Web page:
I am preparing to make a new batch of sour dough starter this week. I have not had a batch going in about 2 months, and my sour dough bread is one of my family's favorite things. A big pot of soup and a round loaf of sour dough bread is the perfect cold night meal.
Better yet, the sour dough starter can be used for lots of different things...biscuits, pancakes, breads, waffles, muffins, pizza crust, crackers, cakes, scones, doughnuts, pretzels...the list is endless.
|Sour Dough Starter|
|Sour Dough Jar|
Make sure to use a large jar with a loose-fitting lid. I use this glass jar that I got from Wal-Mart. Most importantly, use a jar with a large opening to ensure ample ease of mixing.
The most important thing is keeping the starter going, which requires feeding. Each time it is used, the mix needs replenished. If it has been awhile since you used the starter, you may have to discard some starter and "feed" it. There are hundreds of recipes that can be used so you don't actually have to discard the starter (a quick online search for sour dough recipes will bring endless results), but you'll know it needs fed when you get a layer of liquid on top. As long as the liquid is clear or light yellow in color, it is still good to use. Stir it in and move on. If it is gray or black, discard your starter and start over.
I remember my grandma often having a jar of sour dough starter on the kitchen counter. My siblings and I spent almost every Friday night at my grandparents house when I was a child, and my grandma used that jar of starter a lot while we were there, although most commonly it was for sour dough pancakes, which she often topped with her own homemade raspberry syrup...a flavor and scent I still like to replicate occasionally that can take me back to my grandmother's kitchen faster than just about anything else. It was my grandma that first introduced me to the wonders of sour dough, and I love everything about it.
Here are my recipes for starter and my basic (yet extremely tasty) sour dough bread which I have been making for about 20 years now. Enjoy!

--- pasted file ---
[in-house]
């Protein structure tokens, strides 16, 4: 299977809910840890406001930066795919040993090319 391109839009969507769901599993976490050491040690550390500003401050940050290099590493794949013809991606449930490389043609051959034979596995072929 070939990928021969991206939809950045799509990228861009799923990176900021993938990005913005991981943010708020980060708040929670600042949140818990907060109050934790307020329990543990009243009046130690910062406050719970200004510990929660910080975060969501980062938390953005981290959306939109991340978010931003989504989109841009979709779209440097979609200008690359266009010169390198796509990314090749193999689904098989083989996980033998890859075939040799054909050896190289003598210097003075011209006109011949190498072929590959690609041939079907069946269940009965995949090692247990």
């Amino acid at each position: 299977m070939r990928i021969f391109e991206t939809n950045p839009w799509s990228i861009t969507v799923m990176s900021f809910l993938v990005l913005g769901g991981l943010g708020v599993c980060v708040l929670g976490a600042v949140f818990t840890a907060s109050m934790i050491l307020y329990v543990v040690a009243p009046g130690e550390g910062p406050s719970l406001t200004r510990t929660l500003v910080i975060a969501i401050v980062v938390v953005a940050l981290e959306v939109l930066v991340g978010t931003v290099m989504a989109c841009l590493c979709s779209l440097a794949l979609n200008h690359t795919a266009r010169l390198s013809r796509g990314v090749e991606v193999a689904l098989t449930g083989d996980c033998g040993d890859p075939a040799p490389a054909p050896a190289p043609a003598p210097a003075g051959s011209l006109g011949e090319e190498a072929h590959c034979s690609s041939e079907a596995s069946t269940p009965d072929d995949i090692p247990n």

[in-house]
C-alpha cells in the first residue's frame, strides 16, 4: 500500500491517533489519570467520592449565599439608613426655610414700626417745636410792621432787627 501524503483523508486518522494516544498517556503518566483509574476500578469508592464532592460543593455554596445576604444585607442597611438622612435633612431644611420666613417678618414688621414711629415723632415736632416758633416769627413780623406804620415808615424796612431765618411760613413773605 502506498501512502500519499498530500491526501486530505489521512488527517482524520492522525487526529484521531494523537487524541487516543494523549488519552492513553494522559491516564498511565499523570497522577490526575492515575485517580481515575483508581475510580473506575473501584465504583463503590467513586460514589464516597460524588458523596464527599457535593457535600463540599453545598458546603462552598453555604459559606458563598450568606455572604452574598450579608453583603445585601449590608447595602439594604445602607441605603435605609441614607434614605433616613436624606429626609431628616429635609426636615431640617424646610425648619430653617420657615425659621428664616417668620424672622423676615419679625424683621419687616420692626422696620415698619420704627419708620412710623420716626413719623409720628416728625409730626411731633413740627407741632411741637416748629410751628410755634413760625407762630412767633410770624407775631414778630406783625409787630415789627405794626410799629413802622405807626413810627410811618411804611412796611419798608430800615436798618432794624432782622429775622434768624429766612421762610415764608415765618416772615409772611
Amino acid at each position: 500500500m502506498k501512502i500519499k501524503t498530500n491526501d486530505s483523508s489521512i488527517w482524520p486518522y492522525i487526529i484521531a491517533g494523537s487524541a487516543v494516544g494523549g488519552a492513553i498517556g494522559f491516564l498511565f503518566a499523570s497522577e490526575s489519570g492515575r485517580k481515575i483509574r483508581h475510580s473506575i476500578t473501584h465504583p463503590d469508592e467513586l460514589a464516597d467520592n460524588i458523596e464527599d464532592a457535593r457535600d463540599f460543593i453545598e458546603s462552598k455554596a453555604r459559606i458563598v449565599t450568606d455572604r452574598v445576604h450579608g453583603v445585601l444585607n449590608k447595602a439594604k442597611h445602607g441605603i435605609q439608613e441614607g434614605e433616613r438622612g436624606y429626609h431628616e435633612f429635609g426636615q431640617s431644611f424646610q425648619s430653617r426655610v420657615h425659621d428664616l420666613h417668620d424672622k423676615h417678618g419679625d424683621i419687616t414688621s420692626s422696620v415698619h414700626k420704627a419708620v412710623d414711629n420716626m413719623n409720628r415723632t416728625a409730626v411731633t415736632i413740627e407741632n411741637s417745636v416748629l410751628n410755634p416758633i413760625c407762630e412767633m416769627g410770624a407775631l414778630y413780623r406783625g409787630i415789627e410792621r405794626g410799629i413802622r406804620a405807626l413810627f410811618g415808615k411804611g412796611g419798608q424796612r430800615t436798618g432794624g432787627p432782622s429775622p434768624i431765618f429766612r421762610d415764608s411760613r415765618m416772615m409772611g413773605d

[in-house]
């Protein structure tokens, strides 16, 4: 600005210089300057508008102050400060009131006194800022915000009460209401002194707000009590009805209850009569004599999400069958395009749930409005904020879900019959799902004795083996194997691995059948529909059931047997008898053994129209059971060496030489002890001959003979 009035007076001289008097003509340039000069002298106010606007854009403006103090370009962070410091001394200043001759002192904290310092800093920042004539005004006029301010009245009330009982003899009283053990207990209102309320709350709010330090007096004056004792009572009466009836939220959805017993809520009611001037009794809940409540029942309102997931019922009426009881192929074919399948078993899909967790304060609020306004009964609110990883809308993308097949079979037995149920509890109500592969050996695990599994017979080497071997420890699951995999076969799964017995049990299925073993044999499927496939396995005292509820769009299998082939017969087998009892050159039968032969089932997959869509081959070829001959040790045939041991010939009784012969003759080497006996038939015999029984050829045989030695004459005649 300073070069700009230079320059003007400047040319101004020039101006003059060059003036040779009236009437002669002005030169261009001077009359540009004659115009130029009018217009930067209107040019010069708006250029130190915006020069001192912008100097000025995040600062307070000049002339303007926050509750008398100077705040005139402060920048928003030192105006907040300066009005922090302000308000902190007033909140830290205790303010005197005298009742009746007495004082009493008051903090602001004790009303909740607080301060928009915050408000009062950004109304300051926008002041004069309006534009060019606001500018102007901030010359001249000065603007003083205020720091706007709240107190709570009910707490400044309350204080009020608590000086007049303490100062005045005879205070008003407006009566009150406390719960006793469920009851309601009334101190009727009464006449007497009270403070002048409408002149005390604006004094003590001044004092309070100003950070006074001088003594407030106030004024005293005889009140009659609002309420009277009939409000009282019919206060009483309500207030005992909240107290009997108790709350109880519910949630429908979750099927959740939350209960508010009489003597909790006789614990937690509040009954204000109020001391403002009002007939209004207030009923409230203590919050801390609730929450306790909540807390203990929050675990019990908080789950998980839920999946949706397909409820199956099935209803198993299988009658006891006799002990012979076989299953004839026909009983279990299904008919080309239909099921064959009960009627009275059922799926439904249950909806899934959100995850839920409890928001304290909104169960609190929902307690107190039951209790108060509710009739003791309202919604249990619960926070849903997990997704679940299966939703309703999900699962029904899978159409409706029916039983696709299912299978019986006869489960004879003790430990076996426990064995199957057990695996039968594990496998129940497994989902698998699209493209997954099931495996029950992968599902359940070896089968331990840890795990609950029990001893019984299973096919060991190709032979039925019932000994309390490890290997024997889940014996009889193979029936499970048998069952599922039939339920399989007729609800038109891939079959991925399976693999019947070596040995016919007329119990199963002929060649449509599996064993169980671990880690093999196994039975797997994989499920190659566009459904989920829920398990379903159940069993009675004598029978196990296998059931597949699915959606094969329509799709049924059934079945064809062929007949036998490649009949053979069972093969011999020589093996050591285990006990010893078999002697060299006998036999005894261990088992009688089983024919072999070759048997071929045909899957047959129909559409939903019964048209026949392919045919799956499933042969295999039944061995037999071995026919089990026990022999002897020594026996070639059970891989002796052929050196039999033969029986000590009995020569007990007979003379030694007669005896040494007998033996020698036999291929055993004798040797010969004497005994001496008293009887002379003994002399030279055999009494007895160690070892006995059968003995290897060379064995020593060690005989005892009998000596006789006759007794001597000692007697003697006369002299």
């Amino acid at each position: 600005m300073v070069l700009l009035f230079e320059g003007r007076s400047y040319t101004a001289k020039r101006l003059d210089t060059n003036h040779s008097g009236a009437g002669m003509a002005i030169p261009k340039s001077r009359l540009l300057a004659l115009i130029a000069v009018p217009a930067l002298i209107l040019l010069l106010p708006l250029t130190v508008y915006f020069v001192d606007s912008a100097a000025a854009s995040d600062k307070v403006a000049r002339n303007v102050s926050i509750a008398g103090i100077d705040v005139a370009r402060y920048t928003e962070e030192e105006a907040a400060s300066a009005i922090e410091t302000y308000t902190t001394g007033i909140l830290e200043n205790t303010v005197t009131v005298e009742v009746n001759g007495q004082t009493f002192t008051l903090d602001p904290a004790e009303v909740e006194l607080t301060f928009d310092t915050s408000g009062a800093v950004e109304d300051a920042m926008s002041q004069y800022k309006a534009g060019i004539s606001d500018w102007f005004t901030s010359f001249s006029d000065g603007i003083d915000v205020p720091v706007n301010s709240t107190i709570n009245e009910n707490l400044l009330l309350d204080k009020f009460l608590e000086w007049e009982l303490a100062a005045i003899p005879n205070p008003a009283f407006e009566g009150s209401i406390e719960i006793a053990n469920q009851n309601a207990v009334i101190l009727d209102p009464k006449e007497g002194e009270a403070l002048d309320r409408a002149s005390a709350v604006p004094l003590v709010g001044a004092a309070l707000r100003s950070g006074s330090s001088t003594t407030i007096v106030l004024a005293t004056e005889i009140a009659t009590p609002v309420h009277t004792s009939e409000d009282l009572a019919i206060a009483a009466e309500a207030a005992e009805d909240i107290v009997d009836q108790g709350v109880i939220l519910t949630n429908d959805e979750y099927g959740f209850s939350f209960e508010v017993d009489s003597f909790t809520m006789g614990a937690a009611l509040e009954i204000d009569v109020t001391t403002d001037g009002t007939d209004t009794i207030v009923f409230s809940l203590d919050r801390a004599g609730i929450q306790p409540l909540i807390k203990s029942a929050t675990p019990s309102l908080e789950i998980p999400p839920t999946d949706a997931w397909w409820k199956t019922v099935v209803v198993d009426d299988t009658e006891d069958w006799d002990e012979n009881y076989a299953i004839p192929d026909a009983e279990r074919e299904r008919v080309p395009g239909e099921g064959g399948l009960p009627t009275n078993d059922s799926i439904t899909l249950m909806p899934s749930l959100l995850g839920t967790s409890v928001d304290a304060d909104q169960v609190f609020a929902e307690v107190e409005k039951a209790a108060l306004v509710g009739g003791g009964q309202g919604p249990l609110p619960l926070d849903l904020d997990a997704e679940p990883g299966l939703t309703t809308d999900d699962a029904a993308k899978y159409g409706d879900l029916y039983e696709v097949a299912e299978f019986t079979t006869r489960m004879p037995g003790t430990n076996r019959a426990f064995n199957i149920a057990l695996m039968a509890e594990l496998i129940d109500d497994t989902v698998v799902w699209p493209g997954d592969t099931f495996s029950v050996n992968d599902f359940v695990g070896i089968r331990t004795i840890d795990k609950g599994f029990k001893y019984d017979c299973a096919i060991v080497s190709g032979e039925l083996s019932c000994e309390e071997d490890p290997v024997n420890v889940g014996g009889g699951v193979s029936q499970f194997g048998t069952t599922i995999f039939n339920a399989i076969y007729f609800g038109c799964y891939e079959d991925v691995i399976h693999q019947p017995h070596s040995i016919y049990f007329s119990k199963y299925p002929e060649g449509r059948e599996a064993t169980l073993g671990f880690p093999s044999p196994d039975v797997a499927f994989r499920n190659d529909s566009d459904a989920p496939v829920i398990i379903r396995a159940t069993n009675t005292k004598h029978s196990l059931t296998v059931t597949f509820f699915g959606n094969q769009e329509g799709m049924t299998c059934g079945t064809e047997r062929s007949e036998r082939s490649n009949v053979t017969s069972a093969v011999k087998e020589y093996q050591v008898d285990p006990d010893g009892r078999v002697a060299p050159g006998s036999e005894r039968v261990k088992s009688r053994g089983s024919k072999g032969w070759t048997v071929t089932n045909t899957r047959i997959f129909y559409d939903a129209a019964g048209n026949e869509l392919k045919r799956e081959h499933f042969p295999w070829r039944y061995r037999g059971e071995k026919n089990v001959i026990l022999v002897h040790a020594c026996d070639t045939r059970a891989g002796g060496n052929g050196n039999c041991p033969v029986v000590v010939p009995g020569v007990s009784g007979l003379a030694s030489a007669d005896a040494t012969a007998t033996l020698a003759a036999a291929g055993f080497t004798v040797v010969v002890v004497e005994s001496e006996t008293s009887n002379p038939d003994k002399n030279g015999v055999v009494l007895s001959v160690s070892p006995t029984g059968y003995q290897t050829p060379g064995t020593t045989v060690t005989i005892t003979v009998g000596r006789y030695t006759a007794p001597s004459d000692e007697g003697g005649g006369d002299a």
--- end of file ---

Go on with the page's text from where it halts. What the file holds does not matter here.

Sour Dough Starter
2 cups warm water
2 teaspoons yeast
2 cups flour
Mix all ingredients with a wire whisk until smooth. Pour into jar and cover. Leave out at room temperature for 48 hours. Each time you use the starter add 2 more cups of flour and 2 cups of water and mix until smooth again. Leave out for a few hours until bubbly and refrigerate. After the first time, you will not need to use additional yeast.
Sour Dough Bread
1 cup warm water
1 Tbs yeast
2 Tbs sugar
2 tsp salt
1 1/2 cups starter
5-6 cups flour
Mix water, yeast, sugar and salt. Add starter. Mix flour in a cup at a time just until dough is no longer sticky. Knead until smooth and satiny on a floured board. Place in a greased bowl, grease top of dough and cover with a towel or plastic wrap. Let rise until doubled in size. Punch down and divide into 2 parts. Knead balls lightly and make 2 round loaves. Place onto a greased baking sheet (or prepared parchment paper) and dust tops lightly with cornmeal (This step is optional, but something I learned from an almost identical recipe while I was working at Watkins Woolen Mill State Historic Site, and I quite love the texture, so I keep it in my recipe now as well!). Cover and let rise until doubled again. Bake at 350° F. for 35-40 minutes or until golden brown and the loaf sounds hollow when thumped on the bottom...the most truly accurate way to tell if a loaf of bread is done all the way through!
For best results serve hot with fresh butter....but don't be surprised if a whole loaf is gone in a few minutes!